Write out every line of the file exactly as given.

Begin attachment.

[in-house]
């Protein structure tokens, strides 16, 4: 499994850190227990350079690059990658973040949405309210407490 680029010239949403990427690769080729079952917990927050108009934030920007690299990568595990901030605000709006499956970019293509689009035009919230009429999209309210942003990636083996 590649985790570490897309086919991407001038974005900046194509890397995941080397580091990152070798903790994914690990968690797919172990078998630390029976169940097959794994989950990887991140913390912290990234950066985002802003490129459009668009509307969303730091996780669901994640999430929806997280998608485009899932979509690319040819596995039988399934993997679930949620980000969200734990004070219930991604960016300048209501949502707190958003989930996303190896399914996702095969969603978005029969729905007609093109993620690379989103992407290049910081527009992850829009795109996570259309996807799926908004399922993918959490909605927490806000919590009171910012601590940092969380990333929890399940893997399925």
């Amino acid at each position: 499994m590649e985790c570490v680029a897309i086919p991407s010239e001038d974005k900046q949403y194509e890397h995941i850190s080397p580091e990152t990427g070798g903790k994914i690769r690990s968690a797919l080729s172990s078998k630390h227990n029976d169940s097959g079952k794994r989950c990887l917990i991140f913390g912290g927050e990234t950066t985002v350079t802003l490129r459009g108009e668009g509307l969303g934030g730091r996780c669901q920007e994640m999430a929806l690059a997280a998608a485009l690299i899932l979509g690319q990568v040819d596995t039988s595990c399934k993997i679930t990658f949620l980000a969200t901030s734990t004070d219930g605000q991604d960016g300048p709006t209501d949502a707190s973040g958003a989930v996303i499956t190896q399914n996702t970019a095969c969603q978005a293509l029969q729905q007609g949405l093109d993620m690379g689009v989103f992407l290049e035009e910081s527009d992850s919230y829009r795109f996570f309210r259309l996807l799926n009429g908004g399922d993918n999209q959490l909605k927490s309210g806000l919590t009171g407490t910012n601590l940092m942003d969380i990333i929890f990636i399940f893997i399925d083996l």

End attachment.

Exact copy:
[in-house]
């Protein structure tokens, strides 16, 4: 499994850190227990350079690059990658973040949405309210407490 680029010239949403990427690769080729079952917990927050108009934030920007690299990568595990901030605000709006499956970019293509689009035009919230009429999209309210942003990636083996 590649985790570490897309086919991407001038974005900046194509890397995941080397580091990152070798903790994914690990968690797919172990078998630390029976169940097959794994989950990887991140913390912290990234950066985002802003490129459009668009509307969303730091996780669901994640999430929806997280998608485009899932979509690319040819596995039988399934993997679930949620980000969200734990004070219930991604960016300048209501949502707190958003989930996303190896399914996702095969969603978005029969729905007609093109993620690379989103992407290049910081527009992850829009795109996570259309996807799926908004399922993918959490909605927490806000919590009171910012601590940092969380990333929890399940893997399925």
């Amino acid at each position: 499994m590649e985790c570490v680029a897309i086919p991407s010239e001038d974005k900046q949403y194509e890397h995941i850190s080397p580091e990152t990427g070798g903790k994914i690769r690990s968690a797919l080729s172990s078998k630390h227990n029976d169940s097959g079952k794994r989950c990887l917990i991140f913390g912290g927050e990234t950066t985002v350079t802003l490129r459009g108009e668009g509307l969303g934030g730091r996780c669901q920007e994640m999430a929806l690059a997280a998608a485009l690299i899932l979509g690319q990568v040819d596995t039988s595990c399934k993997i679930t990658f949620l980000a969200t901030s734990t004070d219930g605000q991604d960016g300048p709006t209501d949502a707190s973040g958003a989930v996303i499956t190896q399914n996702t970019a095969c969603q978005a293509l029969q729905q007609g949405l093109d993620m690379g689009v989103f992407l290049e035009e910081s527009d992850s919230y829009r795109f996570f309210r259309l996807l799926n009429g908004g399922d993918n999209q959490l909605k927490s309210g806000l919590t009171g407490t910012n601590l940092m942003d969380i990333i929890f990636i399940f893997i399925d083996l």